How sporting terms enter the mainstream
In 1976, a Canberra cricketer who had moved there from Western Australia complained about the quality of the local pitches, which were not like those in his native Perth where “the ball bounced truly and you could safely tug four bits off the deck at the WACA without fear of getting rissoled for a gozzer by a guzunder”. In English, rather than contemporary Australian sporting parlance, this meant the pitch at the Western Australian Cricket Association’s ground was so consistent in height and bounce that a batsman could play across the line and hit a pull shot for four without fear of being bowled without scoring by a ball keeping low.
All sports have their own terminology comprehensible only to the cognoscenti. Pugilism, the bare-knuckled precursor to gloved boxing, developed a reporting language of its own as in the following, written by Pierce Egan, a noted early nineteenth-century reporter on the sport:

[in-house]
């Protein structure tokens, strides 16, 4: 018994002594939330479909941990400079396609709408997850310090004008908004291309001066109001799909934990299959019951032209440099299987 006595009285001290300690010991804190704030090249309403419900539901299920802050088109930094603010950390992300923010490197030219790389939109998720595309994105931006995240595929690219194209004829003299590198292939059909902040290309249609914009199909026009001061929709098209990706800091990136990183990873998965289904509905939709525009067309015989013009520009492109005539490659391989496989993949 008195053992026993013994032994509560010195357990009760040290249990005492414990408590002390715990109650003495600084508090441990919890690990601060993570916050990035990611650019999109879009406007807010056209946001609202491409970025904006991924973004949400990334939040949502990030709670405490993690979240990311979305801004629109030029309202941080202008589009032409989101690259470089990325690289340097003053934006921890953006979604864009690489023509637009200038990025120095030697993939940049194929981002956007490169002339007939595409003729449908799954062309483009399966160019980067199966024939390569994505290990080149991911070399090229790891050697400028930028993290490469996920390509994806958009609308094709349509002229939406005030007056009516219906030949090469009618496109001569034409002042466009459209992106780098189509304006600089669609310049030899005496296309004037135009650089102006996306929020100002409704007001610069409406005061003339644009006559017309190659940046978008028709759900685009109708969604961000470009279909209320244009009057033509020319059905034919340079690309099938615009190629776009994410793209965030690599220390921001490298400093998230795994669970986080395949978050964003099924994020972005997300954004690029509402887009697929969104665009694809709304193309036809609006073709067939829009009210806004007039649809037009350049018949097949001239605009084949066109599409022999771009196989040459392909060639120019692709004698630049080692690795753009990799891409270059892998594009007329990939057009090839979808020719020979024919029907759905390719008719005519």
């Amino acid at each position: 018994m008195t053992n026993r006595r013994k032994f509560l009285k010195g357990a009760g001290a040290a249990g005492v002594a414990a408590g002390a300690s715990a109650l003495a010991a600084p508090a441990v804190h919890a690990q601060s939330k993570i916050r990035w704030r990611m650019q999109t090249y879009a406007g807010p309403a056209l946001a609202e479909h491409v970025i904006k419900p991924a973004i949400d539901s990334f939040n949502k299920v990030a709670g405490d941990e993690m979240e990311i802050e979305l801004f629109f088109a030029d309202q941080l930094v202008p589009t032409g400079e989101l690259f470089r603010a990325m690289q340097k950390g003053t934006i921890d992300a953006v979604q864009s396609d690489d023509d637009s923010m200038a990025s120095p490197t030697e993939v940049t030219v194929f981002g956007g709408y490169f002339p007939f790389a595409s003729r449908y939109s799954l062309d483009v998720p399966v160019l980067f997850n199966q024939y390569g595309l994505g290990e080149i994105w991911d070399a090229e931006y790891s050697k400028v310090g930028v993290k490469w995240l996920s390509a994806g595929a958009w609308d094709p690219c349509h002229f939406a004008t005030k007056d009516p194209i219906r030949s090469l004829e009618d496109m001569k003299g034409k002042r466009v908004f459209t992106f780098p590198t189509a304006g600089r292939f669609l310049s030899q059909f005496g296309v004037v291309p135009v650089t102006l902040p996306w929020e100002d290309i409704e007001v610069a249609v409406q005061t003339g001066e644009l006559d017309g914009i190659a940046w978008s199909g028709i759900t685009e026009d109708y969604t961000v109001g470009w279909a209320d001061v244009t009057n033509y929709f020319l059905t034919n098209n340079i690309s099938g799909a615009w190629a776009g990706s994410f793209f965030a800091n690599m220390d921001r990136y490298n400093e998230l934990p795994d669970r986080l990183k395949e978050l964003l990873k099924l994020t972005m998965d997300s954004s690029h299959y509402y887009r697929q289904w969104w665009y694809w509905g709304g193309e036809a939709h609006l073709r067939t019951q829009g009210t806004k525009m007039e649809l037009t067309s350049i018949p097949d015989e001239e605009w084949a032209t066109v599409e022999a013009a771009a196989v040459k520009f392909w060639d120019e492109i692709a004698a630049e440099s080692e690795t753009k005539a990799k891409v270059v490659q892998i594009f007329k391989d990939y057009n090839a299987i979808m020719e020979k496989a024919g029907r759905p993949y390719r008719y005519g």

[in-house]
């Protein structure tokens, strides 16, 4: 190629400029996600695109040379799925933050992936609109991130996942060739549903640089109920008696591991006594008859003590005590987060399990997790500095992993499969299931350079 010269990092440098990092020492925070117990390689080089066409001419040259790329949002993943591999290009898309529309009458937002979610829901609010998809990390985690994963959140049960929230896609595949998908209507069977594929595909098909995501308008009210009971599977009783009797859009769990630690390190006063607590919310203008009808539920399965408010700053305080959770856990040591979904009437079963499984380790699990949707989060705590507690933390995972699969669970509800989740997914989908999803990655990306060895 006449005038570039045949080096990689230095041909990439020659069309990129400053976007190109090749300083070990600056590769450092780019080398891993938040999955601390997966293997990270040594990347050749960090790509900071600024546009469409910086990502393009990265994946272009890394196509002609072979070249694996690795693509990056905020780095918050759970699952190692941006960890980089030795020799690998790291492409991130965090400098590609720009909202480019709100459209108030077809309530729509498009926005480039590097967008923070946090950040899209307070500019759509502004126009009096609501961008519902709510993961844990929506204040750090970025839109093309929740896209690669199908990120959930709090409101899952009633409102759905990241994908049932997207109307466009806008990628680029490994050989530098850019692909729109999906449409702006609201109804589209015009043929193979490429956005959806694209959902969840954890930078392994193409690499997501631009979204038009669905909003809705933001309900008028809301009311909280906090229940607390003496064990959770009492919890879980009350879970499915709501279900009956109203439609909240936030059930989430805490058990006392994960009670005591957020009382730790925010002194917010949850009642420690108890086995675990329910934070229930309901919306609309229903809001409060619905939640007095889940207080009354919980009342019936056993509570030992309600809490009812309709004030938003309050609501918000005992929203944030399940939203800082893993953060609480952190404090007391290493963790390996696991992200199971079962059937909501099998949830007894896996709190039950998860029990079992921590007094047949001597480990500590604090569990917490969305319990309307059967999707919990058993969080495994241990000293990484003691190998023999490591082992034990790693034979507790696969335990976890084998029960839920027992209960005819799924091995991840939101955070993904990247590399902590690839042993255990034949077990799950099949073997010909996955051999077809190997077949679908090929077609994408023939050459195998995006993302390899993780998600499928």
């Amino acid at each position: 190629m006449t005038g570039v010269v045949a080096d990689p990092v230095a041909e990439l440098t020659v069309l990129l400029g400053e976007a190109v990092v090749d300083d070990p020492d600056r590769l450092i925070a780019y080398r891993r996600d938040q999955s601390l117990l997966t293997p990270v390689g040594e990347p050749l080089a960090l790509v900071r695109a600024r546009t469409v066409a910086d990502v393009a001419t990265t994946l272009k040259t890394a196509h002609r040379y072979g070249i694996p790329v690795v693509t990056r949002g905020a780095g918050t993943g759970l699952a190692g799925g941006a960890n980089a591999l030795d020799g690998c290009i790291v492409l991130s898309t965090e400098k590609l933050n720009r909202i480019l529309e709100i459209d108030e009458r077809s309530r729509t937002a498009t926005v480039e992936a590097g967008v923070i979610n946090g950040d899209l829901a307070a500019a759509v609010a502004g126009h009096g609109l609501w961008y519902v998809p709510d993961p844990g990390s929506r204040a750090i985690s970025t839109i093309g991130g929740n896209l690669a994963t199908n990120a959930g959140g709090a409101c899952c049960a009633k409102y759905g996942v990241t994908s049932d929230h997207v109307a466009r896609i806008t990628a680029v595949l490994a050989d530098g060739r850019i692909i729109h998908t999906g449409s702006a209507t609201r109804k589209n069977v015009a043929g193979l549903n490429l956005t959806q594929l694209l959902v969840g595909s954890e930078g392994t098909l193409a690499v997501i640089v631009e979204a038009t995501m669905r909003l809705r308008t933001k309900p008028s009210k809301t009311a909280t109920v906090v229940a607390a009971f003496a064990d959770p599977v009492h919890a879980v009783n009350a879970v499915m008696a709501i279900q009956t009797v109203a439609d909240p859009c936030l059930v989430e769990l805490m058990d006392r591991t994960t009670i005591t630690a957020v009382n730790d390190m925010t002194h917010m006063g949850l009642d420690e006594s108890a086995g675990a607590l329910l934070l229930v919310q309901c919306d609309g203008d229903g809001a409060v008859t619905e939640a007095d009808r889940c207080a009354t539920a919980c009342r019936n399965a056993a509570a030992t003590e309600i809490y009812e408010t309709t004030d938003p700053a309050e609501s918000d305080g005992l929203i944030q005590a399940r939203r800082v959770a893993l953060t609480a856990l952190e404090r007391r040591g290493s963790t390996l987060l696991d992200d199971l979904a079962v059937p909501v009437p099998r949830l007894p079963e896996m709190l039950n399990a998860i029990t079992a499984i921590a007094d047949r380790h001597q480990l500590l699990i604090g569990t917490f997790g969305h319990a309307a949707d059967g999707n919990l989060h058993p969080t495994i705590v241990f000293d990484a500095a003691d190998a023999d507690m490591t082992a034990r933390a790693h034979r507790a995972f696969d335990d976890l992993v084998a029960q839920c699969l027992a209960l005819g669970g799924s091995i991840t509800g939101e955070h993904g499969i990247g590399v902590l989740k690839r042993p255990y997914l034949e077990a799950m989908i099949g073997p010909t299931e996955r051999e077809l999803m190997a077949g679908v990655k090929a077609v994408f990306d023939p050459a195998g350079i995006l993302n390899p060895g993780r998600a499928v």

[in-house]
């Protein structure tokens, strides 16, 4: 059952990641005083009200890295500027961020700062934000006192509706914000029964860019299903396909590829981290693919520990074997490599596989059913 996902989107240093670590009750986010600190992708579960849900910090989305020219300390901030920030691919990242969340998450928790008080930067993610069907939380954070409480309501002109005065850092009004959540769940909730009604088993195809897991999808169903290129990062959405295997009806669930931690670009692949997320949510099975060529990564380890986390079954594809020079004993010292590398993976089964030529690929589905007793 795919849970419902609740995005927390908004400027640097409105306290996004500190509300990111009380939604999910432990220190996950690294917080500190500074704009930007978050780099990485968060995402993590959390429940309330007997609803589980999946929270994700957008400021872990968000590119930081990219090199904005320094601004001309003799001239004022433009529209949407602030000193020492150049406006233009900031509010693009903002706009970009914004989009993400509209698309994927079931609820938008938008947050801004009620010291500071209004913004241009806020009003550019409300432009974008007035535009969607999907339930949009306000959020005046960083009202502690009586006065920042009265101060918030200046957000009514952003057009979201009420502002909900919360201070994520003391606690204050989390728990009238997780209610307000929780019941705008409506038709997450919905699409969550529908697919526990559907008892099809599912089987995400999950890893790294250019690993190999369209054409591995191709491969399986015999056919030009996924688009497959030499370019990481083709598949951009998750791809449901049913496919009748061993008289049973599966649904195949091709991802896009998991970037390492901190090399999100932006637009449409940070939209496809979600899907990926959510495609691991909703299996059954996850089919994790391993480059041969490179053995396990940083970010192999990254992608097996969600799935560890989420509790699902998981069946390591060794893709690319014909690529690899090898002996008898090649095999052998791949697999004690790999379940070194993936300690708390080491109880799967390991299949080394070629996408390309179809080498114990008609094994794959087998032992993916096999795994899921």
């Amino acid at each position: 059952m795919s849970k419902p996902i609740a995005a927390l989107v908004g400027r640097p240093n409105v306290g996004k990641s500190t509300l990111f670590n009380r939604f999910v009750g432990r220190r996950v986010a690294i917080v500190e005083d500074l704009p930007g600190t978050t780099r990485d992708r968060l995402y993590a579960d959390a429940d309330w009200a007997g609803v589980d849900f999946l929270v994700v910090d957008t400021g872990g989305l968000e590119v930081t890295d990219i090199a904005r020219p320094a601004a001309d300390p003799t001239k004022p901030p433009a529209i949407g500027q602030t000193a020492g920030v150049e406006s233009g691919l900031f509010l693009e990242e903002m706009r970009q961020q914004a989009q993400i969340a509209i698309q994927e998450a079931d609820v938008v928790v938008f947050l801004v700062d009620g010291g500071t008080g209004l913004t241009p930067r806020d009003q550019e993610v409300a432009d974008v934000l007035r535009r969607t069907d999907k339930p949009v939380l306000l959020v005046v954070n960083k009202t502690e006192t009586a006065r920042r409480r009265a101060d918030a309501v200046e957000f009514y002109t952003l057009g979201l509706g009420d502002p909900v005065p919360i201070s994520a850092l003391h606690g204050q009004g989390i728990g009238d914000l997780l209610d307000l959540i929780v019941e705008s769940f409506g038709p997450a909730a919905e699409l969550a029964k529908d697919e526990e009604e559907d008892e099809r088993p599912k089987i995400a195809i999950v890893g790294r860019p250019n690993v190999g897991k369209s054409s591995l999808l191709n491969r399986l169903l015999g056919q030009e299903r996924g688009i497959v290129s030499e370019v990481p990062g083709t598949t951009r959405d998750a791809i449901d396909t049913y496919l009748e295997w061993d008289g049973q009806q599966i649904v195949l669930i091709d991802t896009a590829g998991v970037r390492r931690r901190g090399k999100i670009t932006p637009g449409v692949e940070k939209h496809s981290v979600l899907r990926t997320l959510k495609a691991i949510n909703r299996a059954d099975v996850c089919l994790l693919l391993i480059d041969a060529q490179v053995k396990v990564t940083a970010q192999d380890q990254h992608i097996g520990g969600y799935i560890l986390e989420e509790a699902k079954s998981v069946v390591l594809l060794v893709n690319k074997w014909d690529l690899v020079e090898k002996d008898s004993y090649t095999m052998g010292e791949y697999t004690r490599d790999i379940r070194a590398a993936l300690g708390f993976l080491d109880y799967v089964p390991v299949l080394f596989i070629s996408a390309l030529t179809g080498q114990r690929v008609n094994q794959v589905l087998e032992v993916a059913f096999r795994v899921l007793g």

“The champion took on a Johnny Raw and used his bunch of fives to tap the claret and give the young bruiser several nobblers resulting in a suit of mourning and broken ivories. Although dished, he showed bottom in the milling and groceries were thrown in the ring at the end of a fight.”
Most of this language has disappeared from the sporting lexicon but prize-fighting has left an impact on the vernacular in phrases such as ‘having bottle’, derived from fighters taking (Dutch) courage from the brandy bottle between rounds, ’coming up to scratch’, taken from the line they had to put their forward foot to when ready to fight, and ‘throwing in the towel’, when seconds acknowledged that their man had had enough.
Some other sporting terminologies have become so much part of the vernacular that they are now regularly used in non-sporting contexts. Most of us are familiar with such expressions of fair play as ‘it’s not cricket’, ‘a level playing field’ and not ‘moving the goalposts’, but how many of these others can you recognise and from what sport do they come?